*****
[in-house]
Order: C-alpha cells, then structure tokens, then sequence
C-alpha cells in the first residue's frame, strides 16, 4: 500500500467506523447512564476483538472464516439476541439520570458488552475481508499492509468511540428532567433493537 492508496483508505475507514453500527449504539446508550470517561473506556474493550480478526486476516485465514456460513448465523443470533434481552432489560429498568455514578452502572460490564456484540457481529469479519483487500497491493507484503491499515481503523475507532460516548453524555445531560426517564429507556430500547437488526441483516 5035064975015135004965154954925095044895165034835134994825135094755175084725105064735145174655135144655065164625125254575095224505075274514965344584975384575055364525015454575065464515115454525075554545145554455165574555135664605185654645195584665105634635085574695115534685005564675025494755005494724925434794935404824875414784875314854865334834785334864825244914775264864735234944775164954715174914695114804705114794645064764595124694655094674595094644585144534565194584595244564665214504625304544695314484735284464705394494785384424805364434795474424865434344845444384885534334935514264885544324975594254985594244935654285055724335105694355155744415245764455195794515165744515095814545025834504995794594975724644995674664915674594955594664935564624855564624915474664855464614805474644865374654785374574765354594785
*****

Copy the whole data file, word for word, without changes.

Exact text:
[in-house]
Order: C-alpha cells, then structure tokens, then sequence
C-alpha cells in the first residue's frame, strides 16, 4: 500500500467506523447512564476483538472464516439476541439520570458488552475481508499492509468511540428532567433493537 492508496483508505475507514453500527449504539446508550470517561473506556474493550480478526486476516485465514456460513448465523443470533434481552432489560429498568455514578452502572460490564456484540457481529469479519483487500497491493507484503491499515481503523475507532460516548453524555445531560426517564429507556430500547437488526441483516 5035064975015135004965154954925095044895165034835134994825135094755175084725105064735145174655135144655065164625125254575095224505075274514965344584975384575055364525015454575065464515115454525075554545145554455165574555135664605185654645195584665105634635085574695115534685005564675025494755005494724925434794935404824875414784875314854865334834785334864825244914775264864735234944775164954715174914695114804705114794645064764595124694655094674595094644585144534565194584595244564665214504625304544695314484735284464705394494785384424805364434795474424865434344845444384885534334935514264885544324975594254985594244935654285055724335105694355155744415245764455195794515165744515095814545025834504995794594975724644995674664915674594955594664935564624855564624915474664855464614805474644865374654785374574765354594785